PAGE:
The 7 Biggest Mistakes in DIY Design
 

There’s a meme out there that reads Practice Safe Design: Use a Concept.

I’ll pause while you chuckle at that. Or at least while *I* chuckle at that.

I’d take it one step further and say Practice Good Design: Use a Professional. It’s less funny, but still the best advice I can give someone who asks me how they can make their design pieces look good or better.

Why?

Because it’s blindingly obvious when you DIY design.

I don’t just mean to the design community, or people who do visual arts for a living. I’m talking about everyday people, the very people you are likely trying to attract with your business and turn into clients or customers. Like it or not, that first impression that you make on them is probably with design: your logo, your website, your storefront. And if something is off or really not done well, it will turn people away.

Working with a professional designer will help nail that first impression. But if you’re set on DIY design, here are 7 key missteps to avoid:
 

  1. Basing design off of personal preferences instead of your target audience/market.
    This is by far the #1 mistake I see business owners make when they DIY design. I wrote a whole post about this, but the short of it is that you as the business owner are likely not your ideal customer or target, so what you personally like shouldn’t be the guiding star of your design. You’re not trying to appeal to yourself.
  2. Going crazy with Photoshop effects.
    Yes, Photoshop can do amazing things, and yes, the Effects panel is part of that. 9th grade me sympathizes with you. But it’s one of those cases where you really shouldn’t touch it until you have some training. And even then, it should be used sparingly. I promise your design doesn’t really need a ton of drop shadows, glows, and gradients.
  3. Not understanding resolution and file setup.
    Newsflash: files need to be set up differently depending on whether you’ll be using the piece on the web or in print. I can’t tell you how many times I’ve seen people use something of low resolution that’s meant for web in a print piece, because there wasn’t a designer there to tell them how pixelated and awful it would end up looking. Don’t let this be you.
  4. Too many fonts / novelty fonts / lack of type hierarchy.
    In other words: not knowing how to properly use fonts and treat type. If you’re set on DIY design, keep your font selections simple and few, and break your text into clear sections. There’s a reason Helvetica is a design pillar, and a reason the headline-subtitle-text tier is the standard.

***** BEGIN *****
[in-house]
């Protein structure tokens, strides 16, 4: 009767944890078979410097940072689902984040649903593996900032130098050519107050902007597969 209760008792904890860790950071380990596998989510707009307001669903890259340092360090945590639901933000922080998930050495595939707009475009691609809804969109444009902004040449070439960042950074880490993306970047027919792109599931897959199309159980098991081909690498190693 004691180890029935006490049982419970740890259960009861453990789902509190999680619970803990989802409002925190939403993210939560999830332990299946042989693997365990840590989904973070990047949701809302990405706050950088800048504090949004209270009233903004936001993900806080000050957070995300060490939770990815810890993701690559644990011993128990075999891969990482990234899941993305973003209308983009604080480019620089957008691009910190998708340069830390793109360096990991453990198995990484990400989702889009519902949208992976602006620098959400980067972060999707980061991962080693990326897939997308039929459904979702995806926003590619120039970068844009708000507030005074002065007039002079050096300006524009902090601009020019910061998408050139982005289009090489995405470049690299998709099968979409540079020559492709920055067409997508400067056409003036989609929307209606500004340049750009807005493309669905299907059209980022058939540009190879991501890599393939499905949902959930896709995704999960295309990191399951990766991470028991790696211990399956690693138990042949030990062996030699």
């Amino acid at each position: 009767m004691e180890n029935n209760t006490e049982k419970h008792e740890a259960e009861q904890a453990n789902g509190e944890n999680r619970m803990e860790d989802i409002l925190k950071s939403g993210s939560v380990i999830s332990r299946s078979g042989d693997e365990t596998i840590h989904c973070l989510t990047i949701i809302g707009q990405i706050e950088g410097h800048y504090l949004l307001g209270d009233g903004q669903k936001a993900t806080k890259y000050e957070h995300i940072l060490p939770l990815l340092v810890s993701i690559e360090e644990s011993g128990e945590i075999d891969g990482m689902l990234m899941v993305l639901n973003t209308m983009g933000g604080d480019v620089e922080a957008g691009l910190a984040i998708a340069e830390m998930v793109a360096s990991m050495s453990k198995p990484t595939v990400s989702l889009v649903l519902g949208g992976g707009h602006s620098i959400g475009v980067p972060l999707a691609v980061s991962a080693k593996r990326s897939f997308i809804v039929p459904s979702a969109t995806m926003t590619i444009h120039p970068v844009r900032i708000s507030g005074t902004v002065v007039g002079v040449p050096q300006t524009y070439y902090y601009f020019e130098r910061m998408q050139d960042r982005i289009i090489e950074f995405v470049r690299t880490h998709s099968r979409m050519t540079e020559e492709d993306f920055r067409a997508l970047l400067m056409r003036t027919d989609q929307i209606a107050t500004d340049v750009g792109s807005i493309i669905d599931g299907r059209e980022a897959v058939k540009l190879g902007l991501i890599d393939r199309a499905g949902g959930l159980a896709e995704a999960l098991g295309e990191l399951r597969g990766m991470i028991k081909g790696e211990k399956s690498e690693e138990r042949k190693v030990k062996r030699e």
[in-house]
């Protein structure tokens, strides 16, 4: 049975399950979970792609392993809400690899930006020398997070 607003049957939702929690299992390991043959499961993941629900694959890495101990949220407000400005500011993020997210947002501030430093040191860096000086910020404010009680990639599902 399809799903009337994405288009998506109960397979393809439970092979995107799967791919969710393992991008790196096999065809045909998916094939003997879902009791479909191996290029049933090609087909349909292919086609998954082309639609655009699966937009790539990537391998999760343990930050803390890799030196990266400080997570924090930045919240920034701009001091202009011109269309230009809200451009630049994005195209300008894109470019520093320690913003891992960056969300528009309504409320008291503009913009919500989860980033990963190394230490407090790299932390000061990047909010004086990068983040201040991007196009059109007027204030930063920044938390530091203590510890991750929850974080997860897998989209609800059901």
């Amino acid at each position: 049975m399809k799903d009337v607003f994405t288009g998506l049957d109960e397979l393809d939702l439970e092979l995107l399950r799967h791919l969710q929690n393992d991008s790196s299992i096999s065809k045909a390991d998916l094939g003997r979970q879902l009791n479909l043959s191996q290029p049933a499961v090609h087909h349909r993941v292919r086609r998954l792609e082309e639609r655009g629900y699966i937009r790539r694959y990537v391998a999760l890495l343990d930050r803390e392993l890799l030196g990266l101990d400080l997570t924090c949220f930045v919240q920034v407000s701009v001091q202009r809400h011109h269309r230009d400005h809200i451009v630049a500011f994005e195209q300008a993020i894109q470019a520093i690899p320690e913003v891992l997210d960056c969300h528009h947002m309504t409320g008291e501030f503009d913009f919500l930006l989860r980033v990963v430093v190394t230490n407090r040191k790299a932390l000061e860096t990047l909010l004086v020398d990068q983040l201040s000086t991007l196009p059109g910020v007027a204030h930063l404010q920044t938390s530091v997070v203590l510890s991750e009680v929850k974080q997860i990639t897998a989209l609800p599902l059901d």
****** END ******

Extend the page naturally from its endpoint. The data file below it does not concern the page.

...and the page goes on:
5. Lack of attention to white space.
    Nothing will out you faster as an amateur in design than things that don’t align properly or crowd the edges of your piece. Particularly in print, but also on the web (though there is some leeway on the web because of different browsers, screen sizes, user settings, etc.). All of the parts of your design should have room to breathe, and have a consistent alignment system.
  6. Copying / using something already out there.
    Technically this isn’t DIY design; this is plagiarism. And if I really need to go into why this is bad and wrong, maybe you shouldn’t be running a business? There are plenty of sites that offer both photos and vectors that are free for commercial use. You don’t need to steal something that is still under copyright.
  7. Not adhering to brand standards after a designer hands it over.
    If you actually hired a designer to get your basic design needs set up before switching to DIY design, you’re a step ahead of most business owners. Now don’t go ruining it by throwing that work you paid for out the window! If the work the designer did for you included a brand manual or brand standard- use that! It lays out all of the visual guidelines for your new brand; it’s very existence is meant to make it easier for you to manage your brand going forward. Why on earth would you ignore it and lose brand consistency?

 

I’m guessing that at least some of these weren’t a surprise to you, because it is apparent when a professional designer wasn’t used. Maybe you saw a piece of design out in the world and thought it looked not quite right, but couldn’t put your finger on it. Or maybe you just saw something that looked terrible. The culprit is likely one (or many) of the above.

Are there more than these seven things that could be on this list? Absolutely. But, to me, these are the biggest ones, and the dead giveaways for when someone without design experience was in charge of a piece. If you can avoid them, you’ll be in decent shape. (This may help, too).
 

Ok, fess up non-designers: have you committed any of these DIY design crimes?